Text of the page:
Every now and then a hobbyist inspired by splashy magazine covers featuring art deco cities and soaring vehicles full of the cheerful people of the future puts together a flying car. The result is noted chiefly for its novelty and then everyone moves along because we aren't a flying car culture. From the bottom up we might long to soar above the highways, but from the top down we are a light rail culture, a biodegradable house culture and a guard rail culture.
The flying car belonged to an America at a crossroads. A nation tiptoeing between the adventure of innovation and the progressive order of the nanny state. Since then the car has drive to this future that we have now. A world in which we have an expanding poorly managed government that oversees everything and an innovation culture chiefly confined to building a complex social environment within a data infrastructure built on Cold War communications technology. Or as some still call it, the internet.
Flying cars don't have much of a place in a society with emissions standards, mandatory child seats, heavily taxed gasoline and government motor companies. They have even less of a place in one that banned the lawn dart, requires photo ID's to purchase cough syrup and treats toothpaste as a weapon. America has gone from a nation that idealized freedom and treated the car as a vehicle of autonomy to one overrun by central planners still dreaming of the perfect national rail system that no one will use, because unlike its graceful forebears, but like everything overseen by the humanitarian bureaucracy it will be designed to crush the human spirit.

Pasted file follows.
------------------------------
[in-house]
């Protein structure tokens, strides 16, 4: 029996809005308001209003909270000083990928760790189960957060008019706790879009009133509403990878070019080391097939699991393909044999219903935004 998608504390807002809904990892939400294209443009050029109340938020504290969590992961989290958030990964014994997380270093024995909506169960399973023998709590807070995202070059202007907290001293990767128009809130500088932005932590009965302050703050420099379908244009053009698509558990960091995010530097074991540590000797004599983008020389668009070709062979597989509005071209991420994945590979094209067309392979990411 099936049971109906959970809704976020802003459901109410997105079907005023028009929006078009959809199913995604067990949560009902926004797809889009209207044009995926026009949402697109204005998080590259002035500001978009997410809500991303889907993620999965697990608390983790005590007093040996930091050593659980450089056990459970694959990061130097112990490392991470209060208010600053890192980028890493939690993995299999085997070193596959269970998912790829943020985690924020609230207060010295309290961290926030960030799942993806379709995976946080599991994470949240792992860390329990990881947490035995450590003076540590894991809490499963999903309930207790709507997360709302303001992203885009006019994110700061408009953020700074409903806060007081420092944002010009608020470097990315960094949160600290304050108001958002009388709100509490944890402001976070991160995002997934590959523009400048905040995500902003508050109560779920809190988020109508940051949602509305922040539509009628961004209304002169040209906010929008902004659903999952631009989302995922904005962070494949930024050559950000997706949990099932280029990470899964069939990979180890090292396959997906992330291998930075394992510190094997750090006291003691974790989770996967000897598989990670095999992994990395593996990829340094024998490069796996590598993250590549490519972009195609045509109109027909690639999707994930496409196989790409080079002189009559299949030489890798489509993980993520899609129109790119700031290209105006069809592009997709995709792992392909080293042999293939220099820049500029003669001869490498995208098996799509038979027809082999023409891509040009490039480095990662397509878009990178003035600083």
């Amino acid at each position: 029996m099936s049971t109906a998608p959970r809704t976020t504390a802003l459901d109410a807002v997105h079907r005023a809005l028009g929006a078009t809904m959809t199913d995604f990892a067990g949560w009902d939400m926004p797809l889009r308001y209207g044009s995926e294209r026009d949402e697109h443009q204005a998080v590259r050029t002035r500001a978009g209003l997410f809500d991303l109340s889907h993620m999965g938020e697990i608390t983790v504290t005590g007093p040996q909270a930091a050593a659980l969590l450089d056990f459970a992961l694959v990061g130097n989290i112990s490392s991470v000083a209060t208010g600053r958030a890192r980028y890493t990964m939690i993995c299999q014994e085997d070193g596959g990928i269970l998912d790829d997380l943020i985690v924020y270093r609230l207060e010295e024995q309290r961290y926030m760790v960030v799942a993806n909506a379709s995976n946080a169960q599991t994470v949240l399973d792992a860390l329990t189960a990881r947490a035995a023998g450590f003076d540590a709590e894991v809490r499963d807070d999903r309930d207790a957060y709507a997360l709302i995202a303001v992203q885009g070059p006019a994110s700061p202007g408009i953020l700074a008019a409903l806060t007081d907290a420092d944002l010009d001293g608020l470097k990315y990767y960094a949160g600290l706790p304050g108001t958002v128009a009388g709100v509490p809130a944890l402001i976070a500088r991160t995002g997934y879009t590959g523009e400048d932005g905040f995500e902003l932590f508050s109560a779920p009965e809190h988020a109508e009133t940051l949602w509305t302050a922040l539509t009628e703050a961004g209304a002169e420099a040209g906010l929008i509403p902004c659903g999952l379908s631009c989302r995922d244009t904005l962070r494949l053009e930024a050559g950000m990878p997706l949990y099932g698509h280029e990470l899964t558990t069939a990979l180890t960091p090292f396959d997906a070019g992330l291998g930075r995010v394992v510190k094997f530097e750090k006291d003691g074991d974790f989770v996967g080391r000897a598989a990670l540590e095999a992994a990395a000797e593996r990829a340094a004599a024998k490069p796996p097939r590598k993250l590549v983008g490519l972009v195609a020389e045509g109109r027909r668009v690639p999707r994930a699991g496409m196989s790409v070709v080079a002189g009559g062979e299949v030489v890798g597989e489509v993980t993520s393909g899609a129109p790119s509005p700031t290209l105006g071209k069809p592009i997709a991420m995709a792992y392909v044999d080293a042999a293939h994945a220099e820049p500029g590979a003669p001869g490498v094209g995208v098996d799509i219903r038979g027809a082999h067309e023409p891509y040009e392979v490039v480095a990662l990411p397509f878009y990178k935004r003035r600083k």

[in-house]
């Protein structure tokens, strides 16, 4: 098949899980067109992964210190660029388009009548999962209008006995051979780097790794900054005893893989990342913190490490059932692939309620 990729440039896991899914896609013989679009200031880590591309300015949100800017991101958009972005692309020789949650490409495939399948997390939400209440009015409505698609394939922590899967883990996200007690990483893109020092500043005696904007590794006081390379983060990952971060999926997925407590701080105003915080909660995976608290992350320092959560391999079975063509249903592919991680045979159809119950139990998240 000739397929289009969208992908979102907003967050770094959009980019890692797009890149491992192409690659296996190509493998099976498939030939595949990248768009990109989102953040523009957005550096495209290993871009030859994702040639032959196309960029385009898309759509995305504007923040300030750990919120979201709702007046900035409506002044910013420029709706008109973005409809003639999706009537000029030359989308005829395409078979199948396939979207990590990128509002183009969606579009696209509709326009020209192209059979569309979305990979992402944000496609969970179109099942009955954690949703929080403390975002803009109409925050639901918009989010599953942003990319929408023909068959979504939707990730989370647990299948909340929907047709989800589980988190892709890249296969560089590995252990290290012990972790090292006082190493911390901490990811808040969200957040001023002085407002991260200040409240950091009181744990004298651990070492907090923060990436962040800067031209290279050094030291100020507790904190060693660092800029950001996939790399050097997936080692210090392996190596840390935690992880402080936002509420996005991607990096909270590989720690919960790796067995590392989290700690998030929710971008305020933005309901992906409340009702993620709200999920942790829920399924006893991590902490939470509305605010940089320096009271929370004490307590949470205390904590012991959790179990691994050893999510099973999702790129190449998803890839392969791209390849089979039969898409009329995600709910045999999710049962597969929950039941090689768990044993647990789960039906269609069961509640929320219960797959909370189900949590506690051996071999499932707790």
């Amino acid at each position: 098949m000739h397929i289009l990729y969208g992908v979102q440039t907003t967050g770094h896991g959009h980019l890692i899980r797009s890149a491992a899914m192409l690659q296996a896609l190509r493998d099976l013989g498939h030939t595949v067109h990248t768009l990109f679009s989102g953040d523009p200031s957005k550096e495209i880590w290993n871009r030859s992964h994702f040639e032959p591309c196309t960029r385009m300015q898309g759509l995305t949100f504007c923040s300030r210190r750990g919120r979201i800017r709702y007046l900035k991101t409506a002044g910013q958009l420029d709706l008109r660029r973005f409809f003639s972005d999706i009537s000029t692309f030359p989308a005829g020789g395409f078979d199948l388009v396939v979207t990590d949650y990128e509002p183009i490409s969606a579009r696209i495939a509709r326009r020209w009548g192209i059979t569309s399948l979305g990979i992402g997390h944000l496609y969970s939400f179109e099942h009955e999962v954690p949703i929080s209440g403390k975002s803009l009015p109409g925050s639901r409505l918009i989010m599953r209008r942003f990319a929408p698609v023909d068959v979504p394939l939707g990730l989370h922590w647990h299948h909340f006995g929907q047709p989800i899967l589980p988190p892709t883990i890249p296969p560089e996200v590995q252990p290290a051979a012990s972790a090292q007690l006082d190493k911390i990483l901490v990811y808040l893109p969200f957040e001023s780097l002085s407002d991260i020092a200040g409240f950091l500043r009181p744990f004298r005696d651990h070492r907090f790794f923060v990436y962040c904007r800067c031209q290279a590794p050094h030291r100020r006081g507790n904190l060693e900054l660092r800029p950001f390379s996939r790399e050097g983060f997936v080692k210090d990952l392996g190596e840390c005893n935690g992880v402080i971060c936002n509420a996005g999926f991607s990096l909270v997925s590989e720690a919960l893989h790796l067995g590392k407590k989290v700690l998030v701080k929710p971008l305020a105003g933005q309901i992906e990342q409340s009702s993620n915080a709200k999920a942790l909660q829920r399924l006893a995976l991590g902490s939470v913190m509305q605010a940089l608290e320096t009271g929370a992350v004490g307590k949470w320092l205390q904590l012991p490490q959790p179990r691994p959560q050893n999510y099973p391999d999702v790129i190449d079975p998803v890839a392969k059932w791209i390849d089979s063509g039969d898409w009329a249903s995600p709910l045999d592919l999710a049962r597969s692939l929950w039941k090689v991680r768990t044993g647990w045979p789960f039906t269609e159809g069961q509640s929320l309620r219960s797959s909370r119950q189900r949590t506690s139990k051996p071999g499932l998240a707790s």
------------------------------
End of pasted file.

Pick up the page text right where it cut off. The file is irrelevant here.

We don't have flying cars for the same reason that we don't any skyscrapers built in the last few decades worth mentioning or moon colonies, monuments, frontiers or anything that a latter day civilization could dig up and admire. There are skyscrapers still going up in American cities, if you haven't heard of them that's because they're self-effacing LEED compliant glass angular shapes that you forget even while you're looking at them. Even their ugliness is not stark enough to commit them to memory.
And of course they aren't very tall. Tallness like flying cars and the ambition to do anything but put out press releases is unsustainable. They do have a sense of the future to them, but an undramatic one, a future in which everything has been done and everyone sits around in glass boxes, pondering the state of their ennui and admiring the architect for putting an unnecessary asymmetrical triangle at the top of the glass box to remind us that the world dies every time we buy non-locally grown produce.